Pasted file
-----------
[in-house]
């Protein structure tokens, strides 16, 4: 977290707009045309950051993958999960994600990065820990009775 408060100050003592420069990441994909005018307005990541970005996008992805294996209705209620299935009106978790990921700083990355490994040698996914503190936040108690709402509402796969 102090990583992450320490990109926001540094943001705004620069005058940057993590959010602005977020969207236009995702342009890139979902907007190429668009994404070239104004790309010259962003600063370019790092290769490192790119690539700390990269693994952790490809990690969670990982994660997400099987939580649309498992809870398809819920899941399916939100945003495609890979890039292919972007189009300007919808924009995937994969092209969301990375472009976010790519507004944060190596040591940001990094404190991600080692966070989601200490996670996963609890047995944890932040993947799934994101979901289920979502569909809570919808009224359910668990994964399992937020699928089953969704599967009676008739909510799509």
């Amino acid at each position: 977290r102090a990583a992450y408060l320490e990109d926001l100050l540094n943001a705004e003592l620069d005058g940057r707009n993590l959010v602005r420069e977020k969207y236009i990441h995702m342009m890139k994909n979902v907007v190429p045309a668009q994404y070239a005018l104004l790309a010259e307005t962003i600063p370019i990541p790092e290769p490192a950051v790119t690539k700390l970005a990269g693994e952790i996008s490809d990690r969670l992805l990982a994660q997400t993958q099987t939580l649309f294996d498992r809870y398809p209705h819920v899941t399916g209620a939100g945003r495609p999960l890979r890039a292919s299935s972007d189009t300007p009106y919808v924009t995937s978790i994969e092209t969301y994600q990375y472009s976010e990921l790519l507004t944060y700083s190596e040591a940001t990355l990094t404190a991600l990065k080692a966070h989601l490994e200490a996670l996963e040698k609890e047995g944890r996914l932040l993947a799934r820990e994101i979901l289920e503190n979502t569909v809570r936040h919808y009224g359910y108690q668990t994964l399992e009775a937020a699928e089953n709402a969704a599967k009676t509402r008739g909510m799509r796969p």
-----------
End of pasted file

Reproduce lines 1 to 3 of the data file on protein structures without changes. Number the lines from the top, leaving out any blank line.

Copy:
[in-house]
């Protein structure tokens, strides 16, 4: 977290707009045309950051993958999960994600990065820990009775 408060100050003592420069990441994909005018307005990541970005996008992805294996209705209620299935009106978790990921700083990355490994040698996914503190936040108690709402509402796969 102090990583992450320490990109926001540094943001705004620069005058940057993590959010602005977020969207236009995702342009890139979902907007190429668009994404070239104004790309010259962003600063370019790092290769490192790119690539700390990269693994952790490809990690969670990982994660997400099987939580649309498992809870398809819920899941399916939100945003495609890979890039292919972007189009300007919808924009995937994969092209969301990375472009976010790519507004944060190596040591940001990094404190991600080692966070989601200490996670996963609890047995944890932040993947799934994101979901289920979502569909809570919808009224359910668990994964399992937020699928089953969704599967009676008739909510799509």
């Amino acid at each position: 977290r102090a990583a992450y408060l320490e990109d926001l100050l540094n943001a705004e003592l620069d005058g940057r707009n993590l959010v602005r420069e977020k969207y236009i990441h995702m342009m890139k994909n979902v907007v190429p045309a668009q994404y070239a005018l104004l790309a010259e307005t962003i600063p370019i990541p790092e290769p490192a950051v790119t690539k700390l970005a990269g693994e952790i996008s490809d990690r969670l992805l990982a994660q997400t993958q099987t939580l649309f294996d498992r809870y398809p209705h819920v899941t399916g209620a939100g945003r495609p999960l890979r890039a292919s299935s972007d189009t300007p009106y919808v924009t995937s978790i994969e092209t969301y994600q990375y472009s976010e990921l790519l507004t944060y700083s190596e040591a940001t990355l990094t404190a991600l990065k080692a966070h989601l490994e200490a996670l996963e040698k609890e047995g944890r996914l932040l993947a799934r820990e994101i979901l289920e503190n979502t569909v809570r936040h919808y009224g359910y108690q668990t994964l399992e009775a937020a699928e089953n709402a969704a599967k009676t509402r008739g909510m799509r796969p």